Tics, OCD, and Related Disorders Research Program

The Tics, OCD, and Related Disorders Research Program seeks to unravel the causes and mechanisms behind these challenging conditions, and to develop more effective and targeted treatment options. We provide many opportunities for patients and their families to participate in ongoing research activities.

The overarching goal of our research is to understand more about the clinical phenomenology, neurobiology, and genetics of OCD and Tourette disorder, and to enrich the understanding of the risk architecture for these conditions. Our research group has several large-scale collaborative studies that focus on the genetic aspects of these disorders. In these studies, we are working to identify genes and biological markers that will ultimately enhance specific diagnostic understanding and guide the way to more targeted treatment interventions. Genetic and biological markers also provide us with the opportunity to learn more about the mechanisms that underlie the expression of clinical symptoms.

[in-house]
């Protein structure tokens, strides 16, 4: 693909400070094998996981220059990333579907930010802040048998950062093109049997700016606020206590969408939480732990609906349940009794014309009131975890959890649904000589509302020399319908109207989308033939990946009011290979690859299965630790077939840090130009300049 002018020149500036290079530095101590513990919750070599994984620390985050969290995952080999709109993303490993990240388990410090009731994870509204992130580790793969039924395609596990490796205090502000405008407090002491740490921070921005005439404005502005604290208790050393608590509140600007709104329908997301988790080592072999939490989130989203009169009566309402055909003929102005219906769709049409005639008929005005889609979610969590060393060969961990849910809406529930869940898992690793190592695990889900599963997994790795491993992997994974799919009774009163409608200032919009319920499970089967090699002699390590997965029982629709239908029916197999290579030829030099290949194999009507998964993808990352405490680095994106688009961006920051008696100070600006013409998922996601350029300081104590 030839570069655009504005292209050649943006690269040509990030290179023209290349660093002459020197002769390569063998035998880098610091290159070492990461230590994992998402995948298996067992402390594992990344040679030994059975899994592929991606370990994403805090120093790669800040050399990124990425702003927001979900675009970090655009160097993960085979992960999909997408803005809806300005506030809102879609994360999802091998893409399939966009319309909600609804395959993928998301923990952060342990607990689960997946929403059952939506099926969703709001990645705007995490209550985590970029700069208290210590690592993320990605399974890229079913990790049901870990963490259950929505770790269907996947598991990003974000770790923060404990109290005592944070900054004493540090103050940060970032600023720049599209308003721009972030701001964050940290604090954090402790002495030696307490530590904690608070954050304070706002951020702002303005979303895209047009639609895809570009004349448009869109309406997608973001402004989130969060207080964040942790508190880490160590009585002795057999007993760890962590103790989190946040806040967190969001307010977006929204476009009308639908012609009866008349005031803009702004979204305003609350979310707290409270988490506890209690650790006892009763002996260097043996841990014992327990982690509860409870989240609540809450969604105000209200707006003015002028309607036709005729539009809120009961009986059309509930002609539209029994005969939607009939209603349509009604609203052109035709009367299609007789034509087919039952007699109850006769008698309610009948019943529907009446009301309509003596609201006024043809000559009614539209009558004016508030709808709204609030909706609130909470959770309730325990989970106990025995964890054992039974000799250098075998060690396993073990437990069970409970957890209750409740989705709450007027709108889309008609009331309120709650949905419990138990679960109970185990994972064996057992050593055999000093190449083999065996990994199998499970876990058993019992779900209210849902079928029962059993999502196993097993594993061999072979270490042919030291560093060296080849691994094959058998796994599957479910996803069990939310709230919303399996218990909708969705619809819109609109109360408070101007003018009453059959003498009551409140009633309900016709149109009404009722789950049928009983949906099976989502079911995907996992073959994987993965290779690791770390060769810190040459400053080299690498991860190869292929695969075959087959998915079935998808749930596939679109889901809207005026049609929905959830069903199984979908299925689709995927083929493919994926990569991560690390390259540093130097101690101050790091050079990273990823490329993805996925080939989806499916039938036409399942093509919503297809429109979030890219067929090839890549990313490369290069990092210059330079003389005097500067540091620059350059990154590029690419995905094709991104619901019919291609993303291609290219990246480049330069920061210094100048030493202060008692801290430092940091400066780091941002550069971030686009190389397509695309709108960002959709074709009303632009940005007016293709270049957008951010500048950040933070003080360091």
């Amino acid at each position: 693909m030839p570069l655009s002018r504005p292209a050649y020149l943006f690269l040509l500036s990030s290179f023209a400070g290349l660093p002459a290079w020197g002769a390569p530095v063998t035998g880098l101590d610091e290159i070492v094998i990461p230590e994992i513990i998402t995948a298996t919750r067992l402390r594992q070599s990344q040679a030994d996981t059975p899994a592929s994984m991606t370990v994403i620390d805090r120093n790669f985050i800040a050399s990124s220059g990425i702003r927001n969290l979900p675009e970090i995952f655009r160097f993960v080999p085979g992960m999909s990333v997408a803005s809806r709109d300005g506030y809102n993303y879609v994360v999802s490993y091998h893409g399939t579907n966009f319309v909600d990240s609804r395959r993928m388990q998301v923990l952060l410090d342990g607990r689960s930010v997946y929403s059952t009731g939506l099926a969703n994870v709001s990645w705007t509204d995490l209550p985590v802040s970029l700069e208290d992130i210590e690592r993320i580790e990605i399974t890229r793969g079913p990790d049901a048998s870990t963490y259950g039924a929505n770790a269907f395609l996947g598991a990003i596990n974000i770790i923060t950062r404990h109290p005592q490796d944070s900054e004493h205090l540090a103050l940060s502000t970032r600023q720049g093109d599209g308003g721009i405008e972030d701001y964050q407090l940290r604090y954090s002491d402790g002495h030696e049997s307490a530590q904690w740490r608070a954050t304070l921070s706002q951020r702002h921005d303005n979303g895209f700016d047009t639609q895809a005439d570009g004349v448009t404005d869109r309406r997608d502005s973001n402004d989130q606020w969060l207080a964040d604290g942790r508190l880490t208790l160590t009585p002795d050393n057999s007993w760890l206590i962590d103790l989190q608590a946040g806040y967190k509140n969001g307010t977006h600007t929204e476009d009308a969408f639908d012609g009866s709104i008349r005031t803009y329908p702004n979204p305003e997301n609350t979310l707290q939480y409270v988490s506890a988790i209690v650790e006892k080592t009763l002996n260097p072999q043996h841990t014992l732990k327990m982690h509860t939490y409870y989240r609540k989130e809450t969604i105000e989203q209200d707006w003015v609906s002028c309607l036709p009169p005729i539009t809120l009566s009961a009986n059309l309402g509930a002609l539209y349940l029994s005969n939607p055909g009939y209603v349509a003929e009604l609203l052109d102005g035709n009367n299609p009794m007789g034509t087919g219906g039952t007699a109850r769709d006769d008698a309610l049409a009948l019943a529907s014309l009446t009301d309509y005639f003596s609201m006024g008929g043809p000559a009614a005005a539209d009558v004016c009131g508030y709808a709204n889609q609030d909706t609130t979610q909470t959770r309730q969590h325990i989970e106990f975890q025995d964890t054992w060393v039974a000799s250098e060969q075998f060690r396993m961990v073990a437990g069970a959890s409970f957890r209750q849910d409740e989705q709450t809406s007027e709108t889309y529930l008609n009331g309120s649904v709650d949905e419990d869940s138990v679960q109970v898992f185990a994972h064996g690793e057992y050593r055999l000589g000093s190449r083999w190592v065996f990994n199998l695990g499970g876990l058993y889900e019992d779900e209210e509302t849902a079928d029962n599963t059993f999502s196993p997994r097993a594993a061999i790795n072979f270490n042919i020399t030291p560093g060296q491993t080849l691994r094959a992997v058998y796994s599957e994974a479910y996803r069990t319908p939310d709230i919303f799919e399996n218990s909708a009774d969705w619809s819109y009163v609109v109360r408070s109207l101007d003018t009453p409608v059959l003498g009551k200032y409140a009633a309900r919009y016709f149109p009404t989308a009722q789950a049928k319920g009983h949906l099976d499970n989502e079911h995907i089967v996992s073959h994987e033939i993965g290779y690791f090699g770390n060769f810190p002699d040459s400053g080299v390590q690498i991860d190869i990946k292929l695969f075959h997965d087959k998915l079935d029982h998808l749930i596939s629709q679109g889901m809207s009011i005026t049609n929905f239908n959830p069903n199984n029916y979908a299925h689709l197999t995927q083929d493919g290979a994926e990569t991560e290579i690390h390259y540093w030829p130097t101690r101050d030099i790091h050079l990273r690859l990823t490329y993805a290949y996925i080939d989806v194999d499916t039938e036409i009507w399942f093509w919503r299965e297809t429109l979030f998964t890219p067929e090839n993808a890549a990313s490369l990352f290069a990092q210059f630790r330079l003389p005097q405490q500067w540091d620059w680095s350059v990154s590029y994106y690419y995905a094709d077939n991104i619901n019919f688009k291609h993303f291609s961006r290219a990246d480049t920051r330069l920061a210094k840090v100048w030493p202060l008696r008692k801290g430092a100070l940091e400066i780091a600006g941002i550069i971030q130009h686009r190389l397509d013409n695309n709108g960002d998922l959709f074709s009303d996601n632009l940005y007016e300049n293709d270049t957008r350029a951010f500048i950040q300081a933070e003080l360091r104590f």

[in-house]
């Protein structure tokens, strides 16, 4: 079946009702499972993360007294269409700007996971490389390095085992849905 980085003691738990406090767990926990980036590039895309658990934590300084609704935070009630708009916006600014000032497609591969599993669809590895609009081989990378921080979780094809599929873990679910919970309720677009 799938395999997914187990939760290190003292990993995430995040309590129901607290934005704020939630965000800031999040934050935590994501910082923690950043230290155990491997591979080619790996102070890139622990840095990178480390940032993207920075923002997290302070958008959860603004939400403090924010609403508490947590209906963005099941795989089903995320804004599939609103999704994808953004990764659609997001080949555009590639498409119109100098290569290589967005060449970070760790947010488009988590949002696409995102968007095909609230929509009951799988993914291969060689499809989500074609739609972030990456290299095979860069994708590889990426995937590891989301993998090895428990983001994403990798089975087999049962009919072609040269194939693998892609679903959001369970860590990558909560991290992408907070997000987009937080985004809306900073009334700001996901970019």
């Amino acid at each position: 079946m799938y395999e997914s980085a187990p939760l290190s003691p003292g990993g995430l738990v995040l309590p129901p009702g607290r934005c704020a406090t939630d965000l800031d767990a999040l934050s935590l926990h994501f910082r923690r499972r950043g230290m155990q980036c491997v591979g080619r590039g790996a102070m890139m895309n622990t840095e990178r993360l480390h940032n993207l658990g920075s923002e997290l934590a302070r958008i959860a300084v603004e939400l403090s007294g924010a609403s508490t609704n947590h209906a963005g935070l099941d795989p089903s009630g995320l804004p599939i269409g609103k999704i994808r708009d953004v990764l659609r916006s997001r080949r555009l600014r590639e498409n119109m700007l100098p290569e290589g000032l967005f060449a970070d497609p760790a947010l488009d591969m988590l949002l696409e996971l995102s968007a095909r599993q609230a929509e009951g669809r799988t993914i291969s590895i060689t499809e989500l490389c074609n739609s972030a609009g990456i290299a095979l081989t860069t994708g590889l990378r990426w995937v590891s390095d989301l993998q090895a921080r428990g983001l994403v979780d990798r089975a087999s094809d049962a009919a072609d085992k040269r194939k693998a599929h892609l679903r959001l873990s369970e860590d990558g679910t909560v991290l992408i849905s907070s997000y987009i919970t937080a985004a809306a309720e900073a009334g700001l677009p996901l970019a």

We are also interested in symptoms that occur across diagnostic categories (traditionally defined by DSM or ICD criteria). In these studies, we are focused on identifying biomarkers or genes that increase risk for trans-diagnostic symptoms such as repetitive behaviors (for example, compulsions, motor tics or stereotypies), preoccupations, or other symptoms common to different clinical diagnoses.

Our research program also includes experimental treatment options such as device interventions and neuromodulation including deep brain stimulation (DBS), clinical trials with novel compounds, and emerging drug therapies. The Nash Family Center for Advanced Circuit Therapeutics studies the psychiatric application of neuromodulation in OCD—in particular, the effects of DBS and transcranial magnetic stimulation (TMS). There are also companion studies in depression and Parkinson’s disease. Research studies through this program strive to advance DBS and other types of neuromodulation by investigating their effects on cross-diagnostic outcomes and associated neural networks.


Dorothy Grice, MD
Director, Tics, OCD, and Related Disorders Research Program
Director of Training, Child and Adolescent Psychiatry and Triple Board Program
Professor of Psychiatry

Robert Jaffe, MD
Associate Director of Training, Child and Adolescent Psychiatry
Assistant Professor of Psychiatry
Assistant Professor of Pediatrics